4V at the following dc bias points.
ut
a. At VGS = -0.5V
b. At VGS = -1.5V
c. At VGS = -2.5V
ol
us
vt

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Mathematical Definition of gm

in
n.
io
ut
ol
us

FET Impedance
• Input Impedance Zi : ∞ ohms
• Output Impedance Zo: rd= 1/yos
vt

Yos=admittance equivalent circuit parameter listed on FET specification sheets.

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Two port model

in
n.
FET AC Equivalent Circuit

io
ut
ol
us

Phase Relationship
• The phase relationship between input and output depends on the
vt

amplifier configuration circuit.


• Common – Source ~ 180 degrees
• Common - Gate ~ 0 degrees
• Common – Drain ~ 0 degrees

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JFET Common-Source (CS) Fixed-Bias Configuration

in
n.
• The input is on the gate and the output is on the drain.

io
• Fixed bias configuration includes the coupling capacitors c1 and c2
that isolate the dc biasing arrangements from the applied signal and
ut
load.
• They act as short circuit equivalents for the ac analysis.
ol
AC Equivalent Circuit
us
vt

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Voltage gain

in
n.
io
ut
Phase difference
ol

Negative sign in the gain expression indicates that the output voltage is
1800 phase shifted to that of input.
us

Example
For fixed bias circuit, the following bias data are given. VGS=-2V,
IDO=5.625mA and Vp=-8V. The input voltage vi. The value of yOs=40μS.
vt

1. Determine Gm
2. Find rd
3. Determine Zi
4. Calculate ZO, AV with and without effects of rd.

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JFET Self bias configuration


• Main disadvantage of fixed bias configuration requires two dc
voltage sources.
• Self bias circuit requires only one DC supply to establish the
desired operating point.

in
Self bias configuration

n.
io
ut
ol
us

If Cs is removed, it affects the gain of the circuit


vt

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AC Equivalent Circuit

in
n.
io
ut
ol
• The capacitor across the source resistance assumes its short circuit
equivalent for dc allowing RS to define the operating point.
• Under ac conditions the capacitors assumes short circuit state and
us

short circuits the Rs.


• If RS is left un-shorted, then ac gain will be reduced.
vt

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Redrawn equivalent circuit:

in
n.
Circuit parameters:

io
• Since the resulting circuit is same as that of fixed bias
configuration, all the parameter expression remains same as
evaluated for fixed bias configuration.
ut
• Input impedance Zi=RG
• Output Impedance:ZO= rd parallel RD
ol
us

Leaving Rs un-bypassed helps to reduce gain variations from device to


device by providing degenerative current feedback. However, this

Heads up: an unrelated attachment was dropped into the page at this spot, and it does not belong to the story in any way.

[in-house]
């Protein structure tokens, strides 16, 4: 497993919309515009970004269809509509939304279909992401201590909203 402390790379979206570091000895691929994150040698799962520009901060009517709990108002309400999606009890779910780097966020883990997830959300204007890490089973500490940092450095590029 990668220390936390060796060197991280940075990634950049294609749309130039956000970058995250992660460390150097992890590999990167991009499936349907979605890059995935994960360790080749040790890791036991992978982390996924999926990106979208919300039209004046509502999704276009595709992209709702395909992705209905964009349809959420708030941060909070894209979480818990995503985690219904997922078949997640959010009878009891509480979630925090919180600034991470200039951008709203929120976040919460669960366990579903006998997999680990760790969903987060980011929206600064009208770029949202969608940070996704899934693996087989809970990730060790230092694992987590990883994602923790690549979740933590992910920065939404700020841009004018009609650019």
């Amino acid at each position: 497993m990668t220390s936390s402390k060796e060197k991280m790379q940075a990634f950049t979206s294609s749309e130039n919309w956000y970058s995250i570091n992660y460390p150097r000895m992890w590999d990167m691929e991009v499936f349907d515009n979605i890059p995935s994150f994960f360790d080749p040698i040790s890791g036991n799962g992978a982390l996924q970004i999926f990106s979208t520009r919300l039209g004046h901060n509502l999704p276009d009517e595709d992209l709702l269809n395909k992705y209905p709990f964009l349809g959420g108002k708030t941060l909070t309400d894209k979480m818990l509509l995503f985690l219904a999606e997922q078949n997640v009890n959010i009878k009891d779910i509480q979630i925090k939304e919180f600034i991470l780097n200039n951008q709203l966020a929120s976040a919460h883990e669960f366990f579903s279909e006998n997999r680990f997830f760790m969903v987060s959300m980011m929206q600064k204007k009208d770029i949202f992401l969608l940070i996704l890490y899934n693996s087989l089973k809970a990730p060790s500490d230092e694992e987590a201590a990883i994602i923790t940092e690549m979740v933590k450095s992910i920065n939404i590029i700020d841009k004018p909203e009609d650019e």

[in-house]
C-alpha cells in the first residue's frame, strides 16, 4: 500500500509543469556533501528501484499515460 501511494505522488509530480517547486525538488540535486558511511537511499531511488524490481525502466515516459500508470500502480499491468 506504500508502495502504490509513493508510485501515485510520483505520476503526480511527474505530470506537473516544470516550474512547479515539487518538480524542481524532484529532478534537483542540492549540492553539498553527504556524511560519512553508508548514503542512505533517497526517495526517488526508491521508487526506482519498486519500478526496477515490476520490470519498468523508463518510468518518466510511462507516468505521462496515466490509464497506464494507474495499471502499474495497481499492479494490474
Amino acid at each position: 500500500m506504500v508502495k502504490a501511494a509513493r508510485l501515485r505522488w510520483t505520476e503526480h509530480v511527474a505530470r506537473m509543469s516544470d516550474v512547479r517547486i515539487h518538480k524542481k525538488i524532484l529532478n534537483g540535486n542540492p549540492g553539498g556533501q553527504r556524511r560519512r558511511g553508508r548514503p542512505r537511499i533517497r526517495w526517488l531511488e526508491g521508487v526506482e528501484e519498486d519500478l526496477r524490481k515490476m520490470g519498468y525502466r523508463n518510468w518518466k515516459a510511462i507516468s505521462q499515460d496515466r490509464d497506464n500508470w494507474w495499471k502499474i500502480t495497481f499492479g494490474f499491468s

method for minimizing gain variations is only effective when a
vt

substantial amount of gain is sacrificed.

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Self bias configuration with un bypassed Rs

in
n.
io
ut
ol
• Here Rs is part of the equivalent circuit .
• There is no way to reduce the network with lowest complexity.
us

• Carefully all the parameters have to be calculated by considering


all polarities properly
Input Impedance
vt

• Due to open-circuit condition between gate and output network,


the input impedance remains as follows:
Zi=RG

Output impedance

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• Output impedance is defined by


ZO= Vo/Io at vi=0
Setting Vi=0 results in following circuit.

RD

in
Zo 
RD  Rs
1  gmRs 
rd

n.
rd  10( RD  Rs )

RD
Zo 

io 1  gmRs
ut
ol
Voltage gain:
Vo
Av   gmRD

Vi 1 gmRs  RDrd Rs
us

gmRD
rd  10( RD  Rs ), Av  
1  gmRs
vt

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Example: A self bias circuit has operating point defined by


VGSo=-2.6V, IDq=2.6mA with IDSS=8mA and Vp=-6V.
Yos=20uS
Determine
a. Gm

in
b. Rd
c. Zi

n.
d. Zo with and without rd effect.
e. Av with and without rd effect

io
ut
ol
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vt

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JFET voltage divider configuration

in
n.
AC equivalent circuit
io
ut
ol
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vt

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Voltage gain:

in
n.
io
ut
Note
• Equations for ZO and Av are same as in fixed bias.
ol
• Only Zi is now dependent on parallel combination of R1 and R2.
JFET source follower
us
vt

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In a CD amplifier configuration the input is on the gate, but


the output is from the source.
AC equivalent circuit

in
n.
io
ut
ol
us

Input and output impedance:


• Input impedance : Zi=RG
vt

• Output impedance :
setting Vi=0V will result in the gate terminal being connected
directly to ground as shown in figure below.

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Equivalent circuit

in
n.
• Applying KCL at output node

Io  gmVgs  Ird  IRS


io
ut
Vo Vo
 
rd Rs
 
ol
1 1
result : Io  Vo  rd    gmVgs
 Rs 
us

1 1 
 Vo     gmVgs
 rd Rs 
vt

1 1 
 Vo     gm[Vo]
 rd Rs 
1 1 
 Vo    gm
 rd Rs 

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Vo Vo 1
Zo  
Io  1 1  V0

 rd Rs  g m

1

in
1 1 

 rd Rs  g m


n.
rd, Rs and gm are all in parallel.